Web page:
This Is The Exact Amount of Vitamin D You Need Now, Says Dietitian
It's true—standing in the sun on a regular basis can give you all of the vitamin D you need. Unlike other vitamins which are gathered from the diet, vitamin D is synthesized in the skin. It is a crucial vitamin for absorbing calcium in the gut, helping with bone formation and growth, as well as the breakdown and buildup of bone tissues. Plus, vitamin D is even linked to your mood and a stronger immune system. So it brings us to the question—how much do you really need in order to reap these benefits? And should you be taking vitamin D supplements regularly?
In order to get a sufficient amount of vitamin D per day, Amy Goodson, MS, RD, CSSD, LD, author of The Sports Nutrition Playbook and member of our medical expert board, says that you should set a goal of spending 15 to 20 minutes in the sun during the strongest hours (11 a.m. to 2 p.m.) in order to get a sufficient amount of vitamin D on a regular basis.
But what if your current circumstance does not provide you with ample situations to be in the sunlight? Goodson says that you should aim for 800 international units (IU) of vitamin D per day from food, which is equivalent to 20 micrograms.
"Most Americans don't get enough sunshine on a regular basis, due to indoor working environments, time of year, where they are located in the country, etcetera," she says. "A large portion of the population is deficient in or has insufficient levels of vitamin D."
How to get vitamin D from foods
While getting vitamin D from the sun is an easy way to synthesize the vitamin, there are a few foods you can eat in order to get vitamin D as well.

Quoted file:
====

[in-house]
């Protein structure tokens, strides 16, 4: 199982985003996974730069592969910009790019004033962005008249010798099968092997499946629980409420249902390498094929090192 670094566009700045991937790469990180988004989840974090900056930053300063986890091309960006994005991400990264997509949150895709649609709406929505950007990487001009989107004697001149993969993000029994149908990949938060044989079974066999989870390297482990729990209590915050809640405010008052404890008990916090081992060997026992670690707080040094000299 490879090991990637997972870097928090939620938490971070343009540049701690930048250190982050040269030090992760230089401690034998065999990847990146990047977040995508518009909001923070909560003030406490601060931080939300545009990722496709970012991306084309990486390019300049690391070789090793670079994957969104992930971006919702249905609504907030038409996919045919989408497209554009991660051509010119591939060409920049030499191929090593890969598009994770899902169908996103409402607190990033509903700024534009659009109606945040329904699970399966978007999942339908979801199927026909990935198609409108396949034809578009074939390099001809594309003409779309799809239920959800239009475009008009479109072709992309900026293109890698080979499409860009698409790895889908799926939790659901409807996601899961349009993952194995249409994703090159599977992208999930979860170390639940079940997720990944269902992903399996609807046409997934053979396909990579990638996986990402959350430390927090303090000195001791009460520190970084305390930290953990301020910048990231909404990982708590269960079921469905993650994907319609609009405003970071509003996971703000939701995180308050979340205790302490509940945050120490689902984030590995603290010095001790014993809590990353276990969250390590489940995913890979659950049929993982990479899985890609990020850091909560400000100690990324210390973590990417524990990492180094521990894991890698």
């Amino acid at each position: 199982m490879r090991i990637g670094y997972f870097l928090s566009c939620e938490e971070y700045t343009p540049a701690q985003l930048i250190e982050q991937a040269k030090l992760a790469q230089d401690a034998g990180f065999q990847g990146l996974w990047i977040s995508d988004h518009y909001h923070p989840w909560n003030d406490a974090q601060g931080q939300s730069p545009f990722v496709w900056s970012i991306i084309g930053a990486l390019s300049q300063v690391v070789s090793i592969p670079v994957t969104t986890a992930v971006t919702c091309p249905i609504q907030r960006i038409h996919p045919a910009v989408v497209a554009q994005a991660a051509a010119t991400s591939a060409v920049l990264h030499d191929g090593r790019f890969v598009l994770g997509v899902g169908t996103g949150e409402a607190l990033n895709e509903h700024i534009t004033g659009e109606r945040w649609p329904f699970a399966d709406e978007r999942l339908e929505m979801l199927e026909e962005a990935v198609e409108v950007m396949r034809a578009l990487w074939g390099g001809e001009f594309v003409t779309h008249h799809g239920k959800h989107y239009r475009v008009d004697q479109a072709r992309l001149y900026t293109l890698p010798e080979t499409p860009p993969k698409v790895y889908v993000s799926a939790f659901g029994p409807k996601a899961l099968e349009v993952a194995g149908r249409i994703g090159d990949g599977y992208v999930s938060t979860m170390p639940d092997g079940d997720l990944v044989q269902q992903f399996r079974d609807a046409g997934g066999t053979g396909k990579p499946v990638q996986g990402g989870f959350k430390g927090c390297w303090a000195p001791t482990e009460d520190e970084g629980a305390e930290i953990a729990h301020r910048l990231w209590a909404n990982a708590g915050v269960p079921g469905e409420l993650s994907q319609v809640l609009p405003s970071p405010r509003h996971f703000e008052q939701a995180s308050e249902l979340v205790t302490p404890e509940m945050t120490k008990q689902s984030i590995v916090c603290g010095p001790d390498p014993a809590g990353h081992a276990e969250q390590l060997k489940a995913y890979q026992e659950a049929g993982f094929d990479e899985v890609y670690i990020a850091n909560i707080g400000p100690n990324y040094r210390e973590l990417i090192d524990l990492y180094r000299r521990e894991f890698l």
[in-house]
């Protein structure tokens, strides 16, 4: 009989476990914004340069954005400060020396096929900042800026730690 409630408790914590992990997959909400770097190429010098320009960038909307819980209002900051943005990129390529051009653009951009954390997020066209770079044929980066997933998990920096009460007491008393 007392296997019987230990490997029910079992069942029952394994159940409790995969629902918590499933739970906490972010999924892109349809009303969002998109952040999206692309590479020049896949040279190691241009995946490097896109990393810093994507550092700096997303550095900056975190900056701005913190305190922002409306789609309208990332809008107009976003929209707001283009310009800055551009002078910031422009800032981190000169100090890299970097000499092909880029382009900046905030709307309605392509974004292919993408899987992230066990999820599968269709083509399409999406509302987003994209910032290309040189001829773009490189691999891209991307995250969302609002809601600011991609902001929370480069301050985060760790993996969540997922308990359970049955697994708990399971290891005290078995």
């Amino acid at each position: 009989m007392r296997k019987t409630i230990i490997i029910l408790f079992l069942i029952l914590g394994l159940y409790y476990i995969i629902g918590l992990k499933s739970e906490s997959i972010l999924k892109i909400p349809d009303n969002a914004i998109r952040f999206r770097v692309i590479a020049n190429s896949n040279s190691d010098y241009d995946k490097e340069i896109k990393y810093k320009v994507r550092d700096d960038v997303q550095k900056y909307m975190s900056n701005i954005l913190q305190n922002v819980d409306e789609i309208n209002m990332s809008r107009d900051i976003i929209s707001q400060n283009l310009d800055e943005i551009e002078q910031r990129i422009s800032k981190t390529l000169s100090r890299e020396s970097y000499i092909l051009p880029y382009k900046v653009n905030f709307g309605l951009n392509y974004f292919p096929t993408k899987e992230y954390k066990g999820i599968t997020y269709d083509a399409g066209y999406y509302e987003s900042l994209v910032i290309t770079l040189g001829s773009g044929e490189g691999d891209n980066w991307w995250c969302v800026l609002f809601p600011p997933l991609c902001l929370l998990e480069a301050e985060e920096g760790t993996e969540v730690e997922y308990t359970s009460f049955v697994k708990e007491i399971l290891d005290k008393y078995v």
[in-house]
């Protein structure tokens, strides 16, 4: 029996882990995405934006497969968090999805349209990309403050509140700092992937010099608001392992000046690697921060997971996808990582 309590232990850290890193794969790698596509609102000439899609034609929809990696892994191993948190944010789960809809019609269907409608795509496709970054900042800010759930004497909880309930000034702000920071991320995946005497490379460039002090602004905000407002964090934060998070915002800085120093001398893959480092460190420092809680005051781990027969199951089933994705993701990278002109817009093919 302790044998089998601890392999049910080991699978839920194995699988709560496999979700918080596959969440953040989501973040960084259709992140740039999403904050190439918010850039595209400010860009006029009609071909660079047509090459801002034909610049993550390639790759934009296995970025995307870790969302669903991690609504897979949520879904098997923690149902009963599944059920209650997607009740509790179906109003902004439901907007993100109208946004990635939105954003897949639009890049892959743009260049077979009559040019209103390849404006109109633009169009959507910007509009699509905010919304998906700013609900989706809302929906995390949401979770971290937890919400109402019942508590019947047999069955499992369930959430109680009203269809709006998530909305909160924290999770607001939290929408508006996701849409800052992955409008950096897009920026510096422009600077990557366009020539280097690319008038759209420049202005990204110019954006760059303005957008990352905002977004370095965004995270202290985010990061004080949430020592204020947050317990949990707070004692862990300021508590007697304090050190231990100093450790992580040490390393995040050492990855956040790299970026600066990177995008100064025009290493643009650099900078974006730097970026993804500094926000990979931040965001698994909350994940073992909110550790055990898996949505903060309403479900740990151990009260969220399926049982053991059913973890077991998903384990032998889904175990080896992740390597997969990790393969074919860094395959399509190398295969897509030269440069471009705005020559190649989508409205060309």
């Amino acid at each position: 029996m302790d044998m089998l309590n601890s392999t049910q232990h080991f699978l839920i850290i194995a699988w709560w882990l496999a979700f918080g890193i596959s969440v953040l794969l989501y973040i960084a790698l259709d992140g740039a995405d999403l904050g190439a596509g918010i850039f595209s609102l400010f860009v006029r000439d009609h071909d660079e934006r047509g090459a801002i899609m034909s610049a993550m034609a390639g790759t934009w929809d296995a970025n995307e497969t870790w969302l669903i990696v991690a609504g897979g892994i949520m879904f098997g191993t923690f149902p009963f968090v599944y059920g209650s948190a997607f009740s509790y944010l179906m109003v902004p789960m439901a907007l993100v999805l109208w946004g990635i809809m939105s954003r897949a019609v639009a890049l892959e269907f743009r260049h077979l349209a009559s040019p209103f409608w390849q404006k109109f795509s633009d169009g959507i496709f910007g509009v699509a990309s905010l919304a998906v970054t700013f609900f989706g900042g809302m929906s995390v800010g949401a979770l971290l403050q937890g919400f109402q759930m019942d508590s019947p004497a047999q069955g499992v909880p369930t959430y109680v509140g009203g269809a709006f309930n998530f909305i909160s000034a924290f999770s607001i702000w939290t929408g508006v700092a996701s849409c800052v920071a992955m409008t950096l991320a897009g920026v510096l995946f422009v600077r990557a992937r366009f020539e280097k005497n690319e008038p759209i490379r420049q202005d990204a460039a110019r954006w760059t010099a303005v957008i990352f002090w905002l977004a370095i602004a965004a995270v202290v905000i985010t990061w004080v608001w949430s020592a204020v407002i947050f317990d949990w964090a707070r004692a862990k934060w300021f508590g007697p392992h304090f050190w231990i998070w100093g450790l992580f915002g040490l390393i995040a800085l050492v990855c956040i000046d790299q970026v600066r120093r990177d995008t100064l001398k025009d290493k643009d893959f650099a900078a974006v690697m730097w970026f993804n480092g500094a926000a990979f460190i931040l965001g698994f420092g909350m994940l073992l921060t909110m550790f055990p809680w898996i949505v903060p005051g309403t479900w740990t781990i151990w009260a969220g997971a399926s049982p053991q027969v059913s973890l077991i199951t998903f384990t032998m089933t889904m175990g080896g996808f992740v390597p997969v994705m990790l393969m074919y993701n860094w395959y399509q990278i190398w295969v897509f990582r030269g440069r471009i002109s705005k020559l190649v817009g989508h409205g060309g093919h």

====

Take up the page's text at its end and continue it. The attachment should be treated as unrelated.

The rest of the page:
According to Goodson, vitamin D is typically found in the skin and is activated by the sun, so it can be difficult to find sources of vitamin D in food. However, there are a few vitamin D-rich foods you can incorporate regularly into your diet if you're not able to get enough sunshine throughout the week.
"For example, a 3.5 ounce (100 gram) piece of Atlantic salmon provides 526 IU of vitamin D or 66% of the daily value," says Goodson. "It is important to note that wild salmon typically has a higher vitamin D amount than farmed salmon, but both do provide it."
Cod liver oil can also provide vitamin D, as well as an 8-ounce serving of fortified cow's milk—consisting of around 100 to 130 IU, according to Goodson.
As for plant foods, mushrooms are the only plant-based food that can provide vitamin D. That's because when the skin of wild mushrooms are exposed to the sun, they can provide up to 2,300 IU per a 3.5-ounce serving—which is 288% of your DV, according to a study from Food and Chemical Toxicology. It is important to note that while it is rare to overdo it on vitamin D, the Dietary Reference Intake does set a tolerable upper limit of 4,000 IU a day.
However, Goodson does point out that mushrooms provide vitamin D2 and not D3, which "while still good for you, vitamin D2 may not always raise vitamin D levels as vitamin D3 does," she explains.
What about supplements?
While numerous experts say that it's important to get your vitamins and minerals naturally from food (or in this case, the sun), it can be difficult for some to get the appropriate amount of vitamin D on a daily basis. Choosing a vitamin D supplement that has at least 800 IU a day could be a good place to start, and if you are concerned with the lack of vitamin D you are getting on a daily basis, it's crucial to also talk to your doctor about choosing if supplementation is right for you.
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